Waterlogged Northeast faces more rain and now a heightened tornado risk
By Alex Sosnowski, AccuWeather senior meteorologist
June 20, 2019, 1:50:40 AM EDT
The caboose in a train of storm systems will travel to the Northeast on Thursday with concentrated heavy rain and the potential for severe thunderstorms and tornadoes.
Round after round of rain in some areas and thunderstorms in others have riddled the Ohio Valley, central Appalachians and mid-Atlantic region in recent days, leaving the region vulnerable to flooding.
Stormy weather will continue to slow travel, foil outdoor plans and even pose risk to lives and property in some cases before the weather improves late in the week.
Thursday may prove to be a volatile day overall and not only in the Northeast, but parts of the Southeast as well.
Rain on saturated ground to increase risk of flooding
From Sunday morning to Wednesday morning, southern parts of Indiana have received 8 inches of rain. From 1-6 inches of rain have fallen on the balance of the Ohio Valley and the western slopes of the central Appalachians. Local rainfall amounts to 2 inches have fallen closer to the mid-Atlantic coast.
The landscape is primed for flooding. Additional heavy rainfall is likely to trigger urban and small stream flooding through Thursday.
On Wednesday night, road closures and water rescues were reported throughout Ohio due to slow-moving downpours. Flash flooding was also ongoing across southeastern Pennsylvania, including near Philadelphia.
Rises on the secondary rivers in the region are likely. These include some of the tributaries of the Ohio, Potomac, Susquehanna and Delaware rivers.
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People living along or camping in unprotected areas of these water ways should closely monitor the situation.
Much of the rain thus far has avoided the lower Great Lakes and the northern parts of New York state and New England.
However, the largest and strongest storm system of the bunch will force heavy rain into many of these northern tier locations by Thursday.
Since these areas have received significantly less rain in recent days, compared to others, any flooding is likely to be limited to low-lying areas of streets and highways.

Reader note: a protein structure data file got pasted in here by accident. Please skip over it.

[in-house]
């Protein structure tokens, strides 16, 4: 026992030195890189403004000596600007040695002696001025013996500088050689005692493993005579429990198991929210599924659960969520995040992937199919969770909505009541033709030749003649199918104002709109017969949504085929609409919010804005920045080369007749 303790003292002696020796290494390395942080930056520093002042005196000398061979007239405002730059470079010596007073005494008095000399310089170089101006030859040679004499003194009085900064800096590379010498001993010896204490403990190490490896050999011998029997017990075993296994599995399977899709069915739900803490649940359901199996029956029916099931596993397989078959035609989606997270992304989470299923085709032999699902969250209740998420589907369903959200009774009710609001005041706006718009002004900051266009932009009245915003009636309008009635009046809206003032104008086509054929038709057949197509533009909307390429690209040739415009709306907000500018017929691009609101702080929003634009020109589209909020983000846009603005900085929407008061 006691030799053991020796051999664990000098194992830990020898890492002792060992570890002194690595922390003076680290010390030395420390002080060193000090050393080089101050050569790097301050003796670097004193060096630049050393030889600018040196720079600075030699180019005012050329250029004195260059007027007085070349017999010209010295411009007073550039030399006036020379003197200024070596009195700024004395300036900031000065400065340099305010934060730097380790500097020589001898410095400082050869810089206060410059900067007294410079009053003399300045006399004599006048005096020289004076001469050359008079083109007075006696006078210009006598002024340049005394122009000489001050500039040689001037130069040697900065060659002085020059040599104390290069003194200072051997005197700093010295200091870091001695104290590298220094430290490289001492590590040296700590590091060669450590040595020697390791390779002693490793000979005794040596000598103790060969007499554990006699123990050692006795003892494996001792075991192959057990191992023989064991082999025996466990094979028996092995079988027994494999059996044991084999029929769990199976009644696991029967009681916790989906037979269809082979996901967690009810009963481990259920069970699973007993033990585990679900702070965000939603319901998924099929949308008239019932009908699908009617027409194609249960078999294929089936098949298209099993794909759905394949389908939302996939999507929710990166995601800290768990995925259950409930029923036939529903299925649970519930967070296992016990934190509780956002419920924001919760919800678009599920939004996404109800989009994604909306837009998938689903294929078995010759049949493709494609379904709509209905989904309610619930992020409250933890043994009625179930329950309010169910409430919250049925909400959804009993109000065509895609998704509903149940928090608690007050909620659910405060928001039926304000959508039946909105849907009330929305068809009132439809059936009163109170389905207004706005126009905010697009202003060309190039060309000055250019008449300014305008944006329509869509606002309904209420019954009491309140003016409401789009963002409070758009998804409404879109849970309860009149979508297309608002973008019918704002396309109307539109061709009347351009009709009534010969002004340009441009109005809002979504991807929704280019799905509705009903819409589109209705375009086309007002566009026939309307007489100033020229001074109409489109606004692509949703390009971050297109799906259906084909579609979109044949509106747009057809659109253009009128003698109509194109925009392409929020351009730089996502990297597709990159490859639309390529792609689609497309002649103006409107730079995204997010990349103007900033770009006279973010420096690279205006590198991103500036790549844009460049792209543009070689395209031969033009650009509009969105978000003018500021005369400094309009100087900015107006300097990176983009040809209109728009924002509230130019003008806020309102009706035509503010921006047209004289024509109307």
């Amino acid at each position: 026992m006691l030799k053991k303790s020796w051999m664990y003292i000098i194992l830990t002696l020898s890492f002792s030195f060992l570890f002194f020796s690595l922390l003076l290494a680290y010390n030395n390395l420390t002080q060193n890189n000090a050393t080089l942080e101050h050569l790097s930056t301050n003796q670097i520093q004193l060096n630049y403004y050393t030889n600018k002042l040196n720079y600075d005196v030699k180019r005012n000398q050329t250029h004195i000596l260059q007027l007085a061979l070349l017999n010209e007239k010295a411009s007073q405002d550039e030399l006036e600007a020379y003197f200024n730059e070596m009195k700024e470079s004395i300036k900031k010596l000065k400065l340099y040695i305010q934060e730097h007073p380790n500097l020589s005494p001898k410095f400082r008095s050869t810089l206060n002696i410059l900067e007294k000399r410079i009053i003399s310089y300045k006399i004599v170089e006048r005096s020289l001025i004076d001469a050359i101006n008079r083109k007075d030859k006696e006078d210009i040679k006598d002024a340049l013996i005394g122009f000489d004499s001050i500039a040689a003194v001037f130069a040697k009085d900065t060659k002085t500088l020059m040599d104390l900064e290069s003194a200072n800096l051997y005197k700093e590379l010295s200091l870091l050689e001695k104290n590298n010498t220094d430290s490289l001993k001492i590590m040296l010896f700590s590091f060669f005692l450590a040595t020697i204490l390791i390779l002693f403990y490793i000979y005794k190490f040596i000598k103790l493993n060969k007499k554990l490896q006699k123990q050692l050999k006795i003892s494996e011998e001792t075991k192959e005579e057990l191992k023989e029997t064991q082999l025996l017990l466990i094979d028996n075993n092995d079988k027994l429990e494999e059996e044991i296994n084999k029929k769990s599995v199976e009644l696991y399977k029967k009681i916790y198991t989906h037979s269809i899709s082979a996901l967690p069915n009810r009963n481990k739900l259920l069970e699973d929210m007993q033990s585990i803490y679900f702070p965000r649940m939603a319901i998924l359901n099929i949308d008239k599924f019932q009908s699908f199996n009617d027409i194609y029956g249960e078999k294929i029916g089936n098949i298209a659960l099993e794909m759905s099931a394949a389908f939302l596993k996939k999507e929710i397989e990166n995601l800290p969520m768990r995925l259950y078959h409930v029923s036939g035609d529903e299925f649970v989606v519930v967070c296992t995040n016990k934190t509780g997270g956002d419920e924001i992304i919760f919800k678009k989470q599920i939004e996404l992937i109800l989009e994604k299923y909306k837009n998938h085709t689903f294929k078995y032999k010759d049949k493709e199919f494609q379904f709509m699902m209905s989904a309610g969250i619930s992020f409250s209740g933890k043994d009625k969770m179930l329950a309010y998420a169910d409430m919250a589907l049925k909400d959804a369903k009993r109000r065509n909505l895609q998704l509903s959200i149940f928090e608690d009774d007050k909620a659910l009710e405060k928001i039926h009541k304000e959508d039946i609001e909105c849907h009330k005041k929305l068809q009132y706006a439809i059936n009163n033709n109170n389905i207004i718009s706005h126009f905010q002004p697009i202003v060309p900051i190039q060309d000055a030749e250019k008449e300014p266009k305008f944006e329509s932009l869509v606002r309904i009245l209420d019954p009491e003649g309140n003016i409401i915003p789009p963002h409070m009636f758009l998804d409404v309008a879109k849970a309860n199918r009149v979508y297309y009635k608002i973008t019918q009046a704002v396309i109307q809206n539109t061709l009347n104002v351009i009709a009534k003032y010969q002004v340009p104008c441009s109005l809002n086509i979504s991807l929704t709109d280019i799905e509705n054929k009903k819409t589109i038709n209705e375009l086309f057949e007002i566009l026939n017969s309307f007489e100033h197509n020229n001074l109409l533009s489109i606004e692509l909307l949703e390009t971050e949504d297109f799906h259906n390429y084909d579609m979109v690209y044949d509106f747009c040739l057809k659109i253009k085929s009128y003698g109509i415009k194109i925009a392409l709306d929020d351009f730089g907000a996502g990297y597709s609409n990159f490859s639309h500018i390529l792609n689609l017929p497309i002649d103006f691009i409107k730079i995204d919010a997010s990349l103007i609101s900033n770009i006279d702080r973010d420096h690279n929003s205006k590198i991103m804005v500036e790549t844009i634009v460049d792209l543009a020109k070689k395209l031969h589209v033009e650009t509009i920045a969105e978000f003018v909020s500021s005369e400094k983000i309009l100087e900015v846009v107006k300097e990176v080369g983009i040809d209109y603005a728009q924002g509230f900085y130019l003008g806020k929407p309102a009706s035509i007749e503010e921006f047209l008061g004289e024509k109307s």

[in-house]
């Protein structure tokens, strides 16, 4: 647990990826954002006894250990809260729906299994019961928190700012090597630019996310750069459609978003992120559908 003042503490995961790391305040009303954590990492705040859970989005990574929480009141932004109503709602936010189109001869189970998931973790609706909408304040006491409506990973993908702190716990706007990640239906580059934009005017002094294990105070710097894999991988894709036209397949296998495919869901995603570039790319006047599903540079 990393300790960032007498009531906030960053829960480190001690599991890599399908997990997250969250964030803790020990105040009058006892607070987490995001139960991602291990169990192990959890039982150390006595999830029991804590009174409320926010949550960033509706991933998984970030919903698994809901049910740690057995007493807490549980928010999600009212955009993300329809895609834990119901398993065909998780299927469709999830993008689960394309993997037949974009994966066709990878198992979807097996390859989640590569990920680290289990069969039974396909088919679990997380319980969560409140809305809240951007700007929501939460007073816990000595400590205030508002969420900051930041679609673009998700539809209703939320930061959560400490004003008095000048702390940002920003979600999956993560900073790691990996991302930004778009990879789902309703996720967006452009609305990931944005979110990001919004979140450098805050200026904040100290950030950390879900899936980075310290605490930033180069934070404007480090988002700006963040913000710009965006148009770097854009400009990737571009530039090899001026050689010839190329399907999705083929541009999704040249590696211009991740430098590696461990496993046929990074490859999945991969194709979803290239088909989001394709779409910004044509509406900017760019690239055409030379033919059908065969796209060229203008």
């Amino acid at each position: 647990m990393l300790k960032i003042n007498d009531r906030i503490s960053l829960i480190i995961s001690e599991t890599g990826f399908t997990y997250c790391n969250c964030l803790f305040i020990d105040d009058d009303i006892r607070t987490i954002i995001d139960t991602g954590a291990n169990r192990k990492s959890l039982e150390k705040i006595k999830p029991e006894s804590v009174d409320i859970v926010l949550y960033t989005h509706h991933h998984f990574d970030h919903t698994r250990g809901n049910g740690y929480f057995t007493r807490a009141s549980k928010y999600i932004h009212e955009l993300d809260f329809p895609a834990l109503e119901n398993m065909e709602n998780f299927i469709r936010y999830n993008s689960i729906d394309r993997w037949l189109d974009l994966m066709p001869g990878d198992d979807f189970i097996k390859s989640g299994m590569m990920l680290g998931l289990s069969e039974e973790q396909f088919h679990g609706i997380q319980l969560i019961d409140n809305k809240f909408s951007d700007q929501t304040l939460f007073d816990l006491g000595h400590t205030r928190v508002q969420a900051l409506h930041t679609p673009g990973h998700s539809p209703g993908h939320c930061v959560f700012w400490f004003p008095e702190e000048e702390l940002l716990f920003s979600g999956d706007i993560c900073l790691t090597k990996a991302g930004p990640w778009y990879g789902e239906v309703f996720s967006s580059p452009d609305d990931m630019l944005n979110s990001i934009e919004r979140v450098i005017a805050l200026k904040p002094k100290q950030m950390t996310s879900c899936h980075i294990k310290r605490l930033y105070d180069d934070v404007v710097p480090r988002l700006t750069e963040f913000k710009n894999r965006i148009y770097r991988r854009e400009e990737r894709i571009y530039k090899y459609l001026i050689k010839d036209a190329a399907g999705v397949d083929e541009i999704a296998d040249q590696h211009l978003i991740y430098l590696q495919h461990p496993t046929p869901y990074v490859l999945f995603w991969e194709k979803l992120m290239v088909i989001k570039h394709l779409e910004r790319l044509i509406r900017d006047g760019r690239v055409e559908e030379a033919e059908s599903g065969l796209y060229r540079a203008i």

Heavy, gusty thunderstorms may turn violent with a tornado risk
The same storm system will raise the bar for severe weather in the Ohio Valley spanning Wednesday and Wednesday night and a large part of the Eastern states during Thursday and Thursday night.
On Thursday, the entire corridor from Atlanta and Charlotte, North Carolina, to Washington, D.C., Philadelphia and perhaps part of the New York City metro area may be at risk for dangerous and damaging storms.
"We feel there is an enhanced risk of severe storms from eastern Pennsylvania and central New Jersey and northeastern Virginia," according to AccuWeather Meteorologist Brett Rossio.
This means that a higher concentration of severe storms may occur in this area.
"Should the storm strengthen quickly and there is sufficient sunshine to heat the region ahead of the thunderstorms, a violent severe weather outbreak that includes tornadoes may result," according to AccuWeather Meteorologist Jake Sojda.
Heavy to locally severe thunderstorms may extend eastward across part of southern New England and farther to the west over the interior South in places such as northern Alabama.
A number of communities may be hit with winds that can knock down trees or break tree limbs, trigger power outages and cause minor property damage.
As the storm system slides eastward, where warm and humid air exists, there is the possibility of several tornadoes, some of which may be strong.
With the great concentration of major airports in this zone, airline passengers in the region may experience a significant uptick in flight delays and cancellations during the afternoon and evening hours.
As has been the case so far this week, a few of the strongest storms can also produce large hail.
AccuWeather will continue to provide updates on the situation. Download the free AccuWeather app to receive severe weather and flash flooding watches and warnings. Keep checking back for updates on AccuWeather.com and stay tuned to the AccuWeather Network on DirecTV, Frontier and Verizon Fios.
In the wake of the storm, a break from rain may last two to three days with the longest stretch of dry weather likely in New England and northern New York state.
The break of dry weather will be centered on this weekend.
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